- Second is confidence building: to gain the confidence of others: this means a diplomat’s words and deeds must match, and the promises made must be kept in private and in public.
- Third is to tend the country’s alliances or partnerships over the long term because the time will come when these relationships become critical and in the perpetually changing realities of global politics the when is not necessarily immediately self-evident. Alliances based on shared ideas and purposes or values – such as the practice of democratic principles – are the strongest. But alliances based on a common fear of another can be the flip side of the coin and tending these more fragile relationships is just as demanding and crucial to keeping an international relationship alive and healthy.
- Fourth, looking to the future: while solving today’s problems, a successful diplomat needs to consider how the results could fit into a larger whole and how to plant a seed for future opportunities. Diplomacy is also about dealing with adversaries with the goal of reducing tensions and hopefully, turning swords into plowshares. The Vietnam Peace Talks in Paris which began while the war was continuing in South Vietnam, the six-party talks with North Korea, the various kinds of negotiations with the Soviets during the Cold War, and even the limited contacts between Iran and the US often between the Iranians and the US through Swiss intermediaries or in multilateral settings are part of the desire to deal with short term emergencies while looking for seeds of future opportunities.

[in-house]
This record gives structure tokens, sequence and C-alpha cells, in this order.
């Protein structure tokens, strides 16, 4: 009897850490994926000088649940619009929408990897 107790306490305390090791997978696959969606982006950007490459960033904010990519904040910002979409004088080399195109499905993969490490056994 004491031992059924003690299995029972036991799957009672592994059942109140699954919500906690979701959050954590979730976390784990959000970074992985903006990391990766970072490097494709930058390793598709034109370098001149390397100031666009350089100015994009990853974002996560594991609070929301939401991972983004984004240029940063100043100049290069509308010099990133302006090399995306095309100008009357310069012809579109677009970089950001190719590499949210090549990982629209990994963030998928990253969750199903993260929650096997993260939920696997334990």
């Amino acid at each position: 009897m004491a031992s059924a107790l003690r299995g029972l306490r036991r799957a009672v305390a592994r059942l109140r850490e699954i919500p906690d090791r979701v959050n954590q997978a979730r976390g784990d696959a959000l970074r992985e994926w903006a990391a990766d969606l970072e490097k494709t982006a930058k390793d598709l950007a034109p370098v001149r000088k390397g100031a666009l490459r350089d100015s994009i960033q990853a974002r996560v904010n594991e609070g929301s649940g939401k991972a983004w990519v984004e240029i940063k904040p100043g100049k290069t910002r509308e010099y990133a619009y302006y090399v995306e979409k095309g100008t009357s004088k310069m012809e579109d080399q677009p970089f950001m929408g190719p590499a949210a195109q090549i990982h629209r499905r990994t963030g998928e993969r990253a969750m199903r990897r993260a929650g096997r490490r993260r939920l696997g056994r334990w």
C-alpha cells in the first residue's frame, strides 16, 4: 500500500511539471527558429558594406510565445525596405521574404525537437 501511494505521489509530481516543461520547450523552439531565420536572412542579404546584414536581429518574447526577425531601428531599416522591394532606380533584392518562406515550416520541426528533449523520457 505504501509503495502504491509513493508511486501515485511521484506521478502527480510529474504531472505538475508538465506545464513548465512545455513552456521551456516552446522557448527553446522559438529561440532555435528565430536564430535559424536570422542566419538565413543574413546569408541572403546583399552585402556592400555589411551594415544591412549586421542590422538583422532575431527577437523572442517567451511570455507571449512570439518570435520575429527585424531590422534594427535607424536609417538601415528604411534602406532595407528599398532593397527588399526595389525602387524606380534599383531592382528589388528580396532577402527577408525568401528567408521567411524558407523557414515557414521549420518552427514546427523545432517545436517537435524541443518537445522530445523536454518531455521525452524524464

- Fifth a successful diplomat needs to appreciate the uses and limits of power, how success can enhance power and how to husband this precious asset for use when the timing is right. Power – or the ability to get another person, group or country to do what one wants - comes in a variety of forms: economic and military might, group expectations and pressure, and most lastingly the power of ideas. As Baker suggests, it’s much easier to persuade people to do something by convincing them that it is in their own best interest than attempting to force them to obey through the barrel of a gun: Shared values provide that foundation. As my mother used to say, it’s far more effective to catch flies using honey than vinegar.
James Baker was and is no pacifist. He comes from the realist school of international politics. In fact, I can’t think of a Secretary of State who does not see the military – or use of force - as one tool in America’s diplomatic arsenal. But what Baker understood as did Colin Powell, Hillary Clinton, Madeleine Albright, George Schultz, John Kerry and other former and present Secretaries is that the use of coercion should be kept as the last resort – not employed as the first.